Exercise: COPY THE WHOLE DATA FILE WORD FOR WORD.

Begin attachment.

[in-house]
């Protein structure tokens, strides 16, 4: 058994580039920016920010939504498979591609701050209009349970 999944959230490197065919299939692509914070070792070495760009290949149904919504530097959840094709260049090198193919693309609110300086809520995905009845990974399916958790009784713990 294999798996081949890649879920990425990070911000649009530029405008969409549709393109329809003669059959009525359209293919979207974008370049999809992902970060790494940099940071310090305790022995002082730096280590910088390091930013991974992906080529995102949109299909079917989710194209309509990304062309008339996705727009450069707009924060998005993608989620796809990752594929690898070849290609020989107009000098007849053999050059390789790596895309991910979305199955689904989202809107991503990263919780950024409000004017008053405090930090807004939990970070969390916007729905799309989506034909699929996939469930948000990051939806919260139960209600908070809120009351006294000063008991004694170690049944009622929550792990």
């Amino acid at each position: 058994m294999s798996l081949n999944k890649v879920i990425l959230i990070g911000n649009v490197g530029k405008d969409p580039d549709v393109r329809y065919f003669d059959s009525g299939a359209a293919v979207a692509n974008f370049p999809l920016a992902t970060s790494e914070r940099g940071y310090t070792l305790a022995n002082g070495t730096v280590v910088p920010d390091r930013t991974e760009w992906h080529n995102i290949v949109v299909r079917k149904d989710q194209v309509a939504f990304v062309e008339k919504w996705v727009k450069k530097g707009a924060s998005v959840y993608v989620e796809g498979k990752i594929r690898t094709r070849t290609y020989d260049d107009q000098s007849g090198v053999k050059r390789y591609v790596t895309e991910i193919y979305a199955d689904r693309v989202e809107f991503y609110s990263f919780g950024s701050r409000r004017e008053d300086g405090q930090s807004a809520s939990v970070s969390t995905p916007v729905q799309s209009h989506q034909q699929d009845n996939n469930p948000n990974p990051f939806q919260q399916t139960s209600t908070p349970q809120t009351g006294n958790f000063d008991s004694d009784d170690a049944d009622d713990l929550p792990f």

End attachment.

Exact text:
[in-house]
């Protein structure tokens, strides 16, 4: 058994580039920016920010939504498979591609701050209009349970 999944959230490197065919299939692509914070070792070495760009290949149904919504530097959840094709260049090198193919693309609110300086809520995905009845990974399916958790009784713990 294999798996081949890649879920990425990070911000649009530029405008969409549709393109329809003669059959009525359209293919979207974008370049999809992902970060790494940099940071310090305790022995002082730096280590910088390091930013991974992906080529995102949109299909079917989710194209309509990304062309008339996705727009450069707009924060998005993608989620796809990752594929690898070849290609020989107009000098007849053999050059390789790596895309991910979305199955689904989202809107991503990263919780950024409000004017008053405090930090807004939990970070969390916007729905799309989506034909699929996939469930948000990051939806919260139960209600908070809120009351006294000063008991004694170690049944009622929550792990």
């Amino acid at each position: 058994m294999s798996l081949n999944k890649v879920i990425l959230i990070g911000n649009v490197g530029k405008d969409p580039d549709v393109r329809y065919f003669d059959s009525g299939a359209a293919v979207a692509n974008f370049p999809l920016a992902t970060s790494e914070r940099g940071y310090t070792l305790a022995n002082g070495t730096v280590v910088p920010d390091r930013t991974e760009w992906h080529n995102i290949v949109v299909r079917k149904d989710q194209v309509a939504f990304v062309e008339k919504w996705v727009k450069k530097g707009a924060s998005v959840y993608v989620e796809g498979k990752i594929r690898t094709r070849t290609y020989d260049d107009q000098s007849g090198v053999k050059r390789y591609v790596t895309e991910i193919y979305a199955d689904r693309v989202e809107f991503y609110s990263f919780g950024s701050r409000r004017e008053d300086g405090q930090s807004a809520s939990v970070s969390t995905p916007v729905q799309s209009h989506q034909q699929d009845n996939n469930p948000n990974p990051f939806q919260q399916t139960s209600t908070p349970q809120t009351g006294n958790f000063d008991s004694d009784d170690a049944d009622d713990l929550p792990f």